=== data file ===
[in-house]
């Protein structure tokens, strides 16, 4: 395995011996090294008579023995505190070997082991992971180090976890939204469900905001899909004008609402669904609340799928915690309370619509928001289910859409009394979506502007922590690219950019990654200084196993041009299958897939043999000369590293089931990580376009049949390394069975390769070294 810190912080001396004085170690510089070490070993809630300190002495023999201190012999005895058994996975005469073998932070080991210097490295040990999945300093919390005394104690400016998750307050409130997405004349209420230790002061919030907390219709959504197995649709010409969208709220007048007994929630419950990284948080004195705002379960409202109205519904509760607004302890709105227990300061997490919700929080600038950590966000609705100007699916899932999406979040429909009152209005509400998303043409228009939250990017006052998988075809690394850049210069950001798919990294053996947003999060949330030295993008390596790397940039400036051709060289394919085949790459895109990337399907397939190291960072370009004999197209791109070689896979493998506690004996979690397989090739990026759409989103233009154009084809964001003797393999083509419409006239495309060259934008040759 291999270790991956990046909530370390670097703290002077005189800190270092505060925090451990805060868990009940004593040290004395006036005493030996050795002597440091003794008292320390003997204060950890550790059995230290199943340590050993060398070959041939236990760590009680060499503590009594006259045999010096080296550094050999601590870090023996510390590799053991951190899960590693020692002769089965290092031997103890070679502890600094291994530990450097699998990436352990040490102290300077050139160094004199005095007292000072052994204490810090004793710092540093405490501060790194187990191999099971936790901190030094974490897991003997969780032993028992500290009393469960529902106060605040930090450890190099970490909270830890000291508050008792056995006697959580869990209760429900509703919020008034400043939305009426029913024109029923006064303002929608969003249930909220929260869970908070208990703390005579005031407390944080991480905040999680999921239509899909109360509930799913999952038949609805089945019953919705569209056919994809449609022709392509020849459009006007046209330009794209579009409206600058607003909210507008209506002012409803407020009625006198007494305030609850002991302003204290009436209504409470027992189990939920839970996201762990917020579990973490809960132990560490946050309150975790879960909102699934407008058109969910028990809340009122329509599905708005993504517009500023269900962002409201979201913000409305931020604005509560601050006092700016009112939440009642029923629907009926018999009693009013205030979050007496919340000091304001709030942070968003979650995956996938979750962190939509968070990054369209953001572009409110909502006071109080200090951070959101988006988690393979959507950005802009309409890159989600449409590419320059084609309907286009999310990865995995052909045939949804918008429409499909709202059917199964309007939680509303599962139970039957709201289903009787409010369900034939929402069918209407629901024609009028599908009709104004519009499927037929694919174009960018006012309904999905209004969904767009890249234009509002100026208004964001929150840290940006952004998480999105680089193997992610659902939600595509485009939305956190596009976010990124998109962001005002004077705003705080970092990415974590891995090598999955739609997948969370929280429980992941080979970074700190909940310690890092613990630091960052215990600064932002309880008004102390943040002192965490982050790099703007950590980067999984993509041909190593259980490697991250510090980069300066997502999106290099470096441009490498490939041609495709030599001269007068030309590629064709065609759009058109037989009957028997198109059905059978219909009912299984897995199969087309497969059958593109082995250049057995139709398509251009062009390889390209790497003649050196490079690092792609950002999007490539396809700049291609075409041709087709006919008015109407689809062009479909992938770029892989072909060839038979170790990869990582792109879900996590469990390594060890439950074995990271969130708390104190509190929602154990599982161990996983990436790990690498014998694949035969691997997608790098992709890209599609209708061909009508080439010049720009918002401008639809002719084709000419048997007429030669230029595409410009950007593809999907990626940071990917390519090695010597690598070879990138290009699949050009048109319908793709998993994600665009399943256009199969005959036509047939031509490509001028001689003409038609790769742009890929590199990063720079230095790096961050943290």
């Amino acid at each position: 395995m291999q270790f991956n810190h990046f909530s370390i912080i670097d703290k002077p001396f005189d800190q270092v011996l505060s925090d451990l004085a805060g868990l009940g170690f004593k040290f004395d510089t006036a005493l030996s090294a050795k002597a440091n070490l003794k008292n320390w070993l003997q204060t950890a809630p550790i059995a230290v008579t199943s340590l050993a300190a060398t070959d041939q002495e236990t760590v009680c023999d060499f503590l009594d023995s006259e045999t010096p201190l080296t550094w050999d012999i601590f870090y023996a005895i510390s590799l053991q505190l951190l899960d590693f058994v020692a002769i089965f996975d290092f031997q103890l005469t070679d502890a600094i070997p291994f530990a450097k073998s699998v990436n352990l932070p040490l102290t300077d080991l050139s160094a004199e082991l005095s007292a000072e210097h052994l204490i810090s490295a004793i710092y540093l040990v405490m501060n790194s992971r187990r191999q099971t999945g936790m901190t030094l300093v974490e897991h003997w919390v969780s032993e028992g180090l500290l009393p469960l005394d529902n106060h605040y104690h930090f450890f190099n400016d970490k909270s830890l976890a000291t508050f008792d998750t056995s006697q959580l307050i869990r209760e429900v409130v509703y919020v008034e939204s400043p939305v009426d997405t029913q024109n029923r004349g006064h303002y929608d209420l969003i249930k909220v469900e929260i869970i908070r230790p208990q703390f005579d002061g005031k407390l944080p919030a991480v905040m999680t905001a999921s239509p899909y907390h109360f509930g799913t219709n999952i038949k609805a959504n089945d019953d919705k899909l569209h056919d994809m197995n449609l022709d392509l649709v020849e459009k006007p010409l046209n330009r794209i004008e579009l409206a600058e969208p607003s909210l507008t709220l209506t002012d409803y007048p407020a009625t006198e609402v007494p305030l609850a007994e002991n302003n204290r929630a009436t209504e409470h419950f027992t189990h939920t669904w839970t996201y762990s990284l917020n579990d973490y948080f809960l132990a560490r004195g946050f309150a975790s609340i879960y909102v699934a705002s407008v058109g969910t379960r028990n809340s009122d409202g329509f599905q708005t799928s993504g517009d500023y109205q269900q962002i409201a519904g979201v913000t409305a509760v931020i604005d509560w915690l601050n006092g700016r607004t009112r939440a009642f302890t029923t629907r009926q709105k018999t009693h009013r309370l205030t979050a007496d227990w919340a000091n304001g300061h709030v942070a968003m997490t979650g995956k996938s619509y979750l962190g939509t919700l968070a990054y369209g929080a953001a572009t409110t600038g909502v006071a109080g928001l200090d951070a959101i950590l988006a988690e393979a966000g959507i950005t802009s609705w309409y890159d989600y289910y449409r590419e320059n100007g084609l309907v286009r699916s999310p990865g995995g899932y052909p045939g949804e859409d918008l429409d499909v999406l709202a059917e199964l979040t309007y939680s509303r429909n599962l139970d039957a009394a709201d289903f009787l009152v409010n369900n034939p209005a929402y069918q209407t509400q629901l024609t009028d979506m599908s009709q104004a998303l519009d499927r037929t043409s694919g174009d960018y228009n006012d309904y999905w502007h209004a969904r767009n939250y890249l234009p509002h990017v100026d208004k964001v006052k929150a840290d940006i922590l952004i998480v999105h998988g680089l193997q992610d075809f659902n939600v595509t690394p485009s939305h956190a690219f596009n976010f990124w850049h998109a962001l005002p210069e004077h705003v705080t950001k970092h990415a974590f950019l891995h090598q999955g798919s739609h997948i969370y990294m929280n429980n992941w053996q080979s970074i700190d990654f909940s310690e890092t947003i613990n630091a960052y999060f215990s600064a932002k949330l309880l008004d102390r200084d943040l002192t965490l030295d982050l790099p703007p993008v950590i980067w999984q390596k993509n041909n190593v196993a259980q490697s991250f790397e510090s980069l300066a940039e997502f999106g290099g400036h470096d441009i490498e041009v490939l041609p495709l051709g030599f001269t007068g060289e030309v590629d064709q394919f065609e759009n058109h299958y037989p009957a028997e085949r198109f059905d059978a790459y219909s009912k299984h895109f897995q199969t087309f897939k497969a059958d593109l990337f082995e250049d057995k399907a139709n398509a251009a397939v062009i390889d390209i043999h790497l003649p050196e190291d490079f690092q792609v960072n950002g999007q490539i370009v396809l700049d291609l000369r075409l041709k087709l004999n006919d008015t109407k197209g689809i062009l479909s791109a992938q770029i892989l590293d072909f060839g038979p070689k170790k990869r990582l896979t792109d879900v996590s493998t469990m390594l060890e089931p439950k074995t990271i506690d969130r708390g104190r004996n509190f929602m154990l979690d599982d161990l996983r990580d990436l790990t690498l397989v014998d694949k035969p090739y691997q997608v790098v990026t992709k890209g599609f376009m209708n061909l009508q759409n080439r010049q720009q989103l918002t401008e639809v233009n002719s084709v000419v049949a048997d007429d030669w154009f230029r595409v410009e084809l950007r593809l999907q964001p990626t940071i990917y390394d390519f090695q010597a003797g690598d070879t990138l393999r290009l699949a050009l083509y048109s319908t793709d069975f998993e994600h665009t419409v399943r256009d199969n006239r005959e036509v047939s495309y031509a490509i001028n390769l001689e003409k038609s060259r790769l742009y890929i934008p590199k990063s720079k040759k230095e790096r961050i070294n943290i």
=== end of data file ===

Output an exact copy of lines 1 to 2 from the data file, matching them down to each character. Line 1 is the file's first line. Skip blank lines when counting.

[in-house]
């Protein structure tokens, strides 16, 4: 395995011996090294008579023995505190070997082991992971180090976890939204469900905001899909004008609402669904609340799928915690309370619509928001289910859409009394979506502007922590690219950019990654200084196993041009299958897939043999000369590293089931990580376009049949390394069975390769070294 810190912080001396004085170690510089070490070993809630300190002495023999201190012999005895058994996975005469073998932070080991210097490295040990999945300093919390005394104690400016998750307050409130997405004349209420230790002061919030907390219709959504197995649709010409969208709220007048007994929630419950990284948080004195705002379960409202109205519904509760607004302890709105227990300061997490919700929080600038950590966000609705100007699916899932999406979040429909009152209005509400998303043409228009939250990017006052998988075809690394850049210069950001798919990294053996947003999060949330030295993008390596790397940039400036051709060289394919085949790459895109990337399907397939190291960072370009004999197209791109070689896979493998506690004996979690397989090739990026759409989103233009154009084809964001003797393999083509419409006239495309060259934008040759 291999270790991956990046909530370390670097703290002077005189800190270092505060925090451990805060868990009940004593040290004395006036005493030996050795002597440091003794008292320390003997204060950890550790059995230290199943340590050993060398070959041939236990760590009680060499503590009594006259045999010096080296550094050999601590870090023996510390590799053991951190899960590693020692002769089965290092031997103890070679502890600094291994530990450097699998990436352990040490102290300077050139160094004199005095007292000072052994204490810090004793710092540093405490501060790194187990191999099971936790901190030094974490897991003997969780032993028992500290009393469960529902106060605040930090450890190099970490909270830890000291508050008792056995006697959580869990209760429900509703919020008034400043939305009426029913024109029923006064303002929608969003249930909220929260869970908070208990703390005579005031407390944080991480905040999680999921239509899909109360509930799913999952038949609805089945019953919705569209056919994809449609022709392509020849459009006007046209330009794209579009409206600058607003909210507008209506002012409803407020009625006198007494305030609850002991302003204290009436209504409470027992189990939920839970996201762990917020579990973490809960132990560490946050309150975790879960909102699934407008058109969910028990809340009122329509599905708005993504517009500023269900962002409201979201913000409305931020604005509560601050006092700016009112939440009642029923629907009926018999009693009013205030979050007496919340000091304001709030942070968003979650995956996938979750962190939509968070990054369209953001572009409110909502006071109080200090951070959101988006988690393979959507950005802009309409890159989600449409590419320059084609309907286009999310990865995995052909045939949804918008429409499909709202059917199964309007939680509303599962139970039957709201289903009787409010369900034939929402069918209407629901024609009028599908009709104004519009499927037929694919174009960018006012309904999905209004969904767009890249234009509002100026208004964001929150840290940006952004998480999105680089193997992610659902939600595509485009939305956190596009976010990124998109962001005002004077705003705080970092990415974590891995090598999955739609997948969370929280429980992941080979970074700190909940310690890092613990630091960052215990600064932002309880008004102390943040002192965490982050790099703007950590980067999984993509041909190593259980490697991250510090980069300066997502999106290099470096441009490498490939041609495709030599001269007068030309590629064709065609759009058109037989009957028997198109059905059978219909009912299984897995199969087309497969059958593109082995250049057995139709398509251009062009390889390209790497003649050196490079690092792609950002999007490539396809700049291609075409041709087709006919008015109407689809062009479909992938770029892989072909060839038979170790990869990582792109879900996590469990390594060890439950074995990271969130708390104190509190929602154990599982161990996983990436790990690498014998694949035969691997997608790098992709890209599609209708061909009508080439010049720009918002401008639809002719084709000419048997007429030669230029595409410009950007593809999907990626940071990917390519090695010597690598070879990138290009699949050009048109319908793709998993994600665009399943256009199969005959036509047939031509490509001028001689003409038609790769742009890929590199990063720079230095790096961050943290």